The new Island of Palanoi is a bit different than the original game's resort island, for the most part though the surroundings are pretty similar. What's odd is I found a lot of cookie cutter huts and areas, down to the placement of the objects in them. It sort of broke the immersion at times and also made navigation a little bit more difficult. Luckily there are some pretty unique areas that break up the bright beaches and huts, like the underground tunnels which require the player to throw flares to light up his or her path.

The biggest disappointment I have with Dead Island: Riptide are the missions themselves. And perhaps this is a greater problem indicative of open world type games - but every single damn quest was a fetch mission. Go here and gather X items and bring them to me. It's time we design better things to do in these style of games. Thankfully Riptide does mix it up slightly with "Defense Missions." During these horde mode-style scenarios you'll have to defend a certain camp or building from a set number of zombies. There's some light defense elements like gun emplacements, fences, and mines you can set up to build a greater defense, but for the most part it's kill or be killed. Vehicles also return with the new addition being boats which get you through the flooded jungles, but using either cars or boats doesn't seem as necessary as before.

Not for the squemish

Every one of the game's core characters as well as plenty of the supporting characters have these optional side quests that can boost both camp's defenses or yield you rewards. Completing all of these can definitely take some time, but there's only so many fetch quests I can do. Luckily co-op helps make these less of a burden and less of a requirement to actually complete.

Once again Techland has done a superb job of making this game extremely approachable for any co-op player. If there's someone "in your area" while playing you can quickly press a button to join their world. Level disparity is a non-issue as the game scales the game automagically to each player. While every character has their specialities, you can play a game with any number or combination of characters and players can easily fill in roles akin to something like an MMO. You can tank, aggro, and deal damage with the best co-op group and the zombies don't stand a chance. There's also a new group rampage option which really gets things frantic.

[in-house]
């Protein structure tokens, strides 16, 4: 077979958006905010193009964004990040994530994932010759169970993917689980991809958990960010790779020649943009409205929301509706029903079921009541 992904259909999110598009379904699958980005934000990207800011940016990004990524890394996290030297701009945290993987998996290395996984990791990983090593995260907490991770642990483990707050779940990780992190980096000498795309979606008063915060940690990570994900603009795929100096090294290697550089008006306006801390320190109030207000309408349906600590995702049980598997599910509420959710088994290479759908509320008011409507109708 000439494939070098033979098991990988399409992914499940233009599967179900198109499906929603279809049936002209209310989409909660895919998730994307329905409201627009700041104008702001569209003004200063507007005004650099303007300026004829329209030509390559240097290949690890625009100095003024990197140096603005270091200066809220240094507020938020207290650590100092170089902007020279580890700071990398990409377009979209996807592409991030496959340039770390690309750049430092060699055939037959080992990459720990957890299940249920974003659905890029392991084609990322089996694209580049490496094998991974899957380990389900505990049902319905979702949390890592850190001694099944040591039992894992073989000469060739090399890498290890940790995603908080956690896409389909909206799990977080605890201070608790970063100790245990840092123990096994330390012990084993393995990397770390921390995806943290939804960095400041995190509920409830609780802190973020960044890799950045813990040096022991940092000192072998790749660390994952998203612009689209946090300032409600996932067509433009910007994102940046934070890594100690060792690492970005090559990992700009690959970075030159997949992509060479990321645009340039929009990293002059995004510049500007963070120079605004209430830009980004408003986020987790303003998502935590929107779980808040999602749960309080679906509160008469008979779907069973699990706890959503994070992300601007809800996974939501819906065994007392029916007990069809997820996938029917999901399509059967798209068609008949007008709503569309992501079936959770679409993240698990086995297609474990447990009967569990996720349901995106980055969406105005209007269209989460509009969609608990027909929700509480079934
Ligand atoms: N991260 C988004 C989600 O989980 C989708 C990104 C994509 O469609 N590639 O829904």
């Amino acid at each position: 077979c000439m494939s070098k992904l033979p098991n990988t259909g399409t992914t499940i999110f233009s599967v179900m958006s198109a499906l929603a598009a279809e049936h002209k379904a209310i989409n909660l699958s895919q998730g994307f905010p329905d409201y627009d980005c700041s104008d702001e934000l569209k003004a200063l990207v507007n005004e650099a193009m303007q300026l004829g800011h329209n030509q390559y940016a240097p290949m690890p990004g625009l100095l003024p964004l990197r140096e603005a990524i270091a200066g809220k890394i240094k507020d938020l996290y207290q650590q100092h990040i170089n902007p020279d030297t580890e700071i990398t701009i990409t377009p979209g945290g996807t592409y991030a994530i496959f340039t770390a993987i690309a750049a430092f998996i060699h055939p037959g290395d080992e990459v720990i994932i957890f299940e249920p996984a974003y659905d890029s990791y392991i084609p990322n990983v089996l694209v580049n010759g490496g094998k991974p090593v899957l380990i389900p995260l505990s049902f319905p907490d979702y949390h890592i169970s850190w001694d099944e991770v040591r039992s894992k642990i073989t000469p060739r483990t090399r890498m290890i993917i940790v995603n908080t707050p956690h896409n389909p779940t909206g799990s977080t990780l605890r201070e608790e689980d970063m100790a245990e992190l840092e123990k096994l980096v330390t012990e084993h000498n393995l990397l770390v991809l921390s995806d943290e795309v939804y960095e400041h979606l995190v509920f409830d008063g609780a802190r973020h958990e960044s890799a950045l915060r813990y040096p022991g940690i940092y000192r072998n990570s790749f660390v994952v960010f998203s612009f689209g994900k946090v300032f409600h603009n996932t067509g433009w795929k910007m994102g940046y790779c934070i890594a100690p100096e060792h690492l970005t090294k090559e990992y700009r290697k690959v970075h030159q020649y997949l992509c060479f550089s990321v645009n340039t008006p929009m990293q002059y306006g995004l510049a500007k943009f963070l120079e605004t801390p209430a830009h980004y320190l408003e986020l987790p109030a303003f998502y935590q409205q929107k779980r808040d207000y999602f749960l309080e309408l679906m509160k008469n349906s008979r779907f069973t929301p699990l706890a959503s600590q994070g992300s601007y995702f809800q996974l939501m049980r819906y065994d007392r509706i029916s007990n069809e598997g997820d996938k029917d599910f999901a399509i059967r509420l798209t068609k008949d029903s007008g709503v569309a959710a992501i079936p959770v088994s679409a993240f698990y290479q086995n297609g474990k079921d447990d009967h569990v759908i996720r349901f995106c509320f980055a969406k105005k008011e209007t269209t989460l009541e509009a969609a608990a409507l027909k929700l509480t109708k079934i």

The game's engine has clearly been upgraded a bit - the game is gorgeous.

Just like Dead Island, Riptide is all about co-op. It changes the pace of the game from a slow trudge to a chaotic, almost humorous ride. The game is clearly designed around the mode of play and in a way, is almost unbalanced in both directions. Single player folks will find themselves dying too often while co-op players might find things a bit too easy. Luckily the death penalty is small - just burn some cash - so even if you die you'll be back in the action quickly.

Dead Island: Riptide isn't so much of a sequel as it is an expansion - though a very large one. The core of the game remains the same and there's very little improvement on existing systems. That said you'll find more areas, more zombies, more weapons and mods, and a new character to play with. We did run into a few technical issues, but a day one patch seems to have ironed those out. Fans of the original game who want more Dead Island will enjoy what Riptide has to offer and new players should find some enjoyment here as well, though the story is a bit on the weak side. But who plays zombie games for the story?

The Co-Optimus review of Dead Island: Riptide is based on the Xbox 360 version of the game. A copy of the game was provided by the publisher for review purposes.